Solo Lisa Reads: July 2020

Round-up of July book recommendations featuring Bringing Down The Duke by Evie Dunmore, The Authenticity Project by Clare Pooley, It Sounded Better In My Head by Nina Kenwood, Party of Two by Jasmine Guillory, The Swap by Robyn Harding, Moon of the Crusted Snow by Waubgeshig Rice, Beach Read by Emily Henry, Parachutes by Kelly Yang, Pachinko by Min Jin Lee
This month has passed by so quickly: A huge software release at work, vacation days, a quick getaway to Tofino, and now a heat wave as we both WFH. I've just been trying to relax as much as possible and curl up with a good book in between, which explains why this month's round-up contains 9 recommendations. And true to last month's pledge, I'm trying my best to diversify my picks. July's round-up contains books by a Black writer (Jasmine Guillory, a recurrent favourite in these book review posts), an Indigenous Canadian writer (Waubgeshig Rice, who might be the first Indigenous author I've featured here), and two Asian writers (Kelly Yang and Min Jin Lee, who have written two very different novels about very specific Asian experiences). I hope you'll find something intriguing enough to add to your reading list!

I have to thank my friend and former coworker Theresa for this recommendation! It's 1879, and Annabelle Archer has just been awarded a scholarship from a women's suffrage group to be one of the first female scholars at Oxford. This is Annabelle's chance to escape the Kent countryside and leave behind the misery and drudgery of being her clergyman cousin's spinster ward. The only catch? Annabelle must contribute to their protests and activism efforts—including petitioning the ultra-conservative Duke of Montgomery, strategic advisor to the Tory party and a favourite of Queen Victoria. The Duke of Montgomery is intent on rebuilding the family legacy that his profligate father lost, and although falling for a beautiful suffragist is not part of his plan, he finds Annabelle impossible to resist. History nerds will relish Dunmore's references, which range from illustrious philosophers of the day and key moments in the women's suffrage movement, to obscure terms like "rusticate." Usually I feel like the main characters getting together in a historical romance is a foregone conclusion, but these characters were from such different class and political backgrounds that the obstacles they faced seemed legitimate.
What's your secret, most authentic self, the one you keep hidden from everyone else? A notebook titled The Authenticity Project, left behind at a London cafe, asks everyone who comes across it to write down their stories inside its green covers. As the notebook passes from one person to the next, the lives of a motley crew of local neighbourhood residents become intertwined. There's Julian, once a glam fixture of the London 60s and 70s art scene, now a lonely widower; Monica, the cafe owner, who yearns for a husband and family; Hazard, a City banker and addict trying to clean up his act; Riley, a young Aussie transplant whose sunny demeanor hides a guilt-inducing secret; and Alice, an Instagram influencer and new mom who's struggling. The Authenticity Project is a cozy, feel-good novel about how powerful vulnerability can be in helping us connect with others. The drama is low-stakes, the characters are quirky, and seeing how their lives transform for the better is an utter delight.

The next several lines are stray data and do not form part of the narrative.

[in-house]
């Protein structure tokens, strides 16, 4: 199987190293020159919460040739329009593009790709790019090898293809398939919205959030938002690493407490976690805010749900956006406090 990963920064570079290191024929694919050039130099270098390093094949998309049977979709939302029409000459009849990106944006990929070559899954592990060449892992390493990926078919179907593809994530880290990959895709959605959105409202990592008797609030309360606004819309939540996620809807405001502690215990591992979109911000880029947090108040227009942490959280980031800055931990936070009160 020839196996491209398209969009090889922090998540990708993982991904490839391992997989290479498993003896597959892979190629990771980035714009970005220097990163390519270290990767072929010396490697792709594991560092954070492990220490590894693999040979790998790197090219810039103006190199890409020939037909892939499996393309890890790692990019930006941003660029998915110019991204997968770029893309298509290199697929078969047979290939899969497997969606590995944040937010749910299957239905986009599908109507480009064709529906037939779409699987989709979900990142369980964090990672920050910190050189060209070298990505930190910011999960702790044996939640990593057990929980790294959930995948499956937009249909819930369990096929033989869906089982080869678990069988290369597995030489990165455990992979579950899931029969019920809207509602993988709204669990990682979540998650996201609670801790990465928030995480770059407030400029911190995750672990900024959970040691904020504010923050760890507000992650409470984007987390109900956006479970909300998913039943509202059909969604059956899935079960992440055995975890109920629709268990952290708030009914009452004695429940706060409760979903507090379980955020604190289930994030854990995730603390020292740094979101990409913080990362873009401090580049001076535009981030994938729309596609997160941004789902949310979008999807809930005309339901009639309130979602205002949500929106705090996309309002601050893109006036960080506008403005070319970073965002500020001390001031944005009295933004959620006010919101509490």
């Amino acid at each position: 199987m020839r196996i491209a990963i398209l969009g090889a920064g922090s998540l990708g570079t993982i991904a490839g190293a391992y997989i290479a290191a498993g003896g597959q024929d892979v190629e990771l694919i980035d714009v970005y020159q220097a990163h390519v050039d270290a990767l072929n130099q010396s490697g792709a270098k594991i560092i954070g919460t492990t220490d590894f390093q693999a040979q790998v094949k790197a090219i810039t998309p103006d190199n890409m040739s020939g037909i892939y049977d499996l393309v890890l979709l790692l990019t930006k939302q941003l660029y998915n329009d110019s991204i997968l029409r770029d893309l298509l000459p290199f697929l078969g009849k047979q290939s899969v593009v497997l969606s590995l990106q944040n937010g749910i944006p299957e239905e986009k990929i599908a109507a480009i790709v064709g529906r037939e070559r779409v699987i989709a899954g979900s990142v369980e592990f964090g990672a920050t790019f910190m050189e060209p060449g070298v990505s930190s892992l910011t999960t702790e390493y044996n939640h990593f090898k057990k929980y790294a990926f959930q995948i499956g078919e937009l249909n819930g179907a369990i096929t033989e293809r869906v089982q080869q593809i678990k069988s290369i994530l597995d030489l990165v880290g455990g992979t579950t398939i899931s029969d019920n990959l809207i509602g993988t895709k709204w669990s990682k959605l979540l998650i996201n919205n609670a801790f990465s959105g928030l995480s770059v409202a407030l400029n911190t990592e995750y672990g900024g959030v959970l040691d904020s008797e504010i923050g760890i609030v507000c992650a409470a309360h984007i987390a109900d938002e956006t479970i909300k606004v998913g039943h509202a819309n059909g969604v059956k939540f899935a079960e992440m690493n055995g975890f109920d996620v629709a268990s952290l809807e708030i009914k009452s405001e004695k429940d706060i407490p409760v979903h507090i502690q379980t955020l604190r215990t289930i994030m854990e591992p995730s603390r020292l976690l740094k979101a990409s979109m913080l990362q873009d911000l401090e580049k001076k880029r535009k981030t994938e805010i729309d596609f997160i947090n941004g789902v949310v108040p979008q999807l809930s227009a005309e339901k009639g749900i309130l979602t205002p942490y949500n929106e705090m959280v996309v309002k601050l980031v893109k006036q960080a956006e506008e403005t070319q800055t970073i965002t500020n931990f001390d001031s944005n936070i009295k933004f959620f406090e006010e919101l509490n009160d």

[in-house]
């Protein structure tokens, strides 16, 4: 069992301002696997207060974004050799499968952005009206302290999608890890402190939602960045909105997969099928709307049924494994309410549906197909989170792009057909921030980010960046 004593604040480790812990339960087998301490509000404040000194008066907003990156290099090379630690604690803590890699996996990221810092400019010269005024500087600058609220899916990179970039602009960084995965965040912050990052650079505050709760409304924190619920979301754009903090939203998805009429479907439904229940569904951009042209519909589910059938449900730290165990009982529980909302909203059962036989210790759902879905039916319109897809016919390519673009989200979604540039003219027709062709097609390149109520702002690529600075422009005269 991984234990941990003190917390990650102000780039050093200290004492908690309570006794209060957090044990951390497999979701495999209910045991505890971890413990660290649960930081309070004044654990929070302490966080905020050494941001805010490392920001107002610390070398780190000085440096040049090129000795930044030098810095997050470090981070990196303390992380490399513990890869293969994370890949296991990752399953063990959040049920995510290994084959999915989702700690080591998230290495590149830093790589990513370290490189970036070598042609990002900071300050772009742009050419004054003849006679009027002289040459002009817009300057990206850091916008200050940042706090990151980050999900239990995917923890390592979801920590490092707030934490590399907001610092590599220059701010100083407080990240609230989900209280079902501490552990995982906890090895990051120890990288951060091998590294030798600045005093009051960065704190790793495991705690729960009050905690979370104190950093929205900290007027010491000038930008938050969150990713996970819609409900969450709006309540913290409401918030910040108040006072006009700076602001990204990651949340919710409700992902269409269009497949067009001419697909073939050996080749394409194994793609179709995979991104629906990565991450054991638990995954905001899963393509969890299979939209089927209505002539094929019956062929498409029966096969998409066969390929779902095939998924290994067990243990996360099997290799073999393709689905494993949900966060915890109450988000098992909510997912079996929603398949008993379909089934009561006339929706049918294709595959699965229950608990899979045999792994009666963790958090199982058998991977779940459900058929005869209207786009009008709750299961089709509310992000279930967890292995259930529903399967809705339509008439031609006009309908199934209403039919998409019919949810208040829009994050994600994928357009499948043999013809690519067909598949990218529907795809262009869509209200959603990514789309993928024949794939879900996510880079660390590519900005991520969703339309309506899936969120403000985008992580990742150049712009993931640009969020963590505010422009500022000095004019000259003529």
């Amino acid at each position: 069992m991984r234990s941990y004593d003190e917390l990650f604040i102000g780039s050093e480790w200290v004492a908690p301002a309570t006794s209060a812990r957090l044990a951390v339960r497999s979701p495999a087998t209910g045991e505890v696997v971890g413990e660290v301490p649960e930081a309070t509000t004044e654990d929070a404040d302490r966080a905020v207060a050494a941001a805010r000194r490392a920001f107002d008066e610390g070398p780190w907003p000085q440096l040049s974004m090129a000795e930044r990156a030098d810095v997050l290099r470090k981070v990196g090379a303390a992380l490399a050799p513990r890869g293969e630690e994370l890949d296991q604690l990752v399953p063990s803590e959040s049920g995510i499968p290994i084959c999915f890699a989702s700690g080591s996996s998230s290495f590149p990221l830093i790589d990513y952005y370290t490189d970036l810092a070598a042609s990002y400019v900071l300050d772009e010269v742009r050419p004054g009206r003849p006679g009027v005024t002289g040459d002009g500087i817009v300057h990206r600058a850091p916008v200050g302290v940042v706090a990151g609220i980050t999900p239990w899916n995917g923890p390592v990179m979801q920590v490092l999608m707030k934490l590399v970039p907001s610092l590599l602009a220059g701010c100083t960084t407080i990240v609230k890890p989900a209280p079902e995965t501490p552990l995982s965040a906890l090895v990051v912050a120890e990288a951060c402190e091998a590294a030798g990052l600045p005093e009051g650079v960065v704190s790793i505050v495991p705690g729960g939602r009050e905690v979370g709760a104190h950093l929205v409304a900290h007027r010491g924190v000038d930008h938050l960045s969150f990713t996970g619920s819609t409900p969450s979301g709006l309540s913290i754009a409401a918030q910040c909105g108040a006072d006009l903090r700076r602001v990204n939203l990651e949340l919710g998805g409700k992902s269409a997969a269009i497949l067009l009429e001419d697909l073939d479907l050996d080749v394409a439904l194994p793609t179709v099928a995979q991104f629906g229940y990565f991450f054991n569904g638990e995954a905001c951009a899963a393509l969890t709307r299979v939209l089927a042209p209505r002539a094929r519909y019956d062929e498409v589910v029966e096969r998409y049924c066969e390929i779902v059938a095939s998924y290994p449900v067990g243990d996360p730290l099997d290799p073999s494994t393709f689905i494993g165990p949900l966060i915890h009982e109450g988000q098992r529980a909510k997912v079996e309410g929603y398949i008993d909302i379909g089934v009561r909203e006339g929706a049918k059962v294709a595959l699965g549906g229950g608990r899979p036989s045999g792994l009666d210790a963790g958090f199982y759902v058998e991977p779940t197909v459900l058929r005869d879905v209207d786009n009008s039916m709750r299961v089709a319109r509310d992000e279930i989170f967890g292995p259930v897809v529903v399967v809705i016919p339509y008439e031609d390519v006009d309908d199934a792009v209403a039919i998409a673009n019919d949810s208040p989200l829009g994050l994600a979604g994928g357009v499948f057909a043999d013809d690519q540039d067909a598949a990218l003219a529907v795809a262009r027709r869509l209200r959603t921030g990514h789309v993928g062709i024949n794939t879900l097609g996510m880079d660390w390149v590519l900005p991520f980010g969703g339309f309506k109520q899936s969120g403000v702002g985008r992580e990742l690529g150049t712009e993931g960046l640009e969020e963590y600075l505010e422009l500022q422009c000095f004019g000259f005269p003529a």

Nothing groundbreaking happens in Kenwood's coming-of-age novel, but for its 17-year-old protagonist Natalie, everything groundbreaking is happening. Her best friend Zach (whom she once sort of had feelings for) is dating her other best friend, Lucy; her parents are divorcing; she is in limbo waiting for her university acceptance letters; and there might be a burgeoning romance happening with Zach's popular older brother, Alex. This is a lot of change for any teenager to handle, but for Natalie it's even more stressful because of her insecurities over her chronic acne (a symptom of PCOS) and her social anxiety. Natalie is a vividly drawn character with a funny, self-deprecating voice, often teetering between raw-edged sensitivity and naive teenage narcissism. Adult YA fans will probably alternate between exasperation at how self-centered Natalie can be and wanting to give her a hug. She's not always likeable, but she feels very real.
I have now read every Jasmine Guillory book and featured them all in my book review posts; does that make me a superfan? The earmarks of a Guillory romance make it soothing reading for these tough times. There is always a Black female protagonist, and a cast of kind and gentle supporting characters that remind you there is good in the world after all. And although there are some swoon-y moments, the most romantic moments are inspired by the things that mature adults in healthy relationships do, like communication and compromise. Party of Two follows Olivia Monroe as she moves from New York to LA to open her own law firm with her friend Ellie. On one of her first nights in town, she meets and clicks with a cute guy at a hotel bar. That cute guy turns out to be Max Powell, a handsome senator who's considered one of the most eligible bachelors in DC and California. Olivia and Max are both driven in their careers, they care deeply about giving back to the community, they both love cake, and they've never felt this way about another person. But is that enough to sustain a relationship in the face of media scrutiny?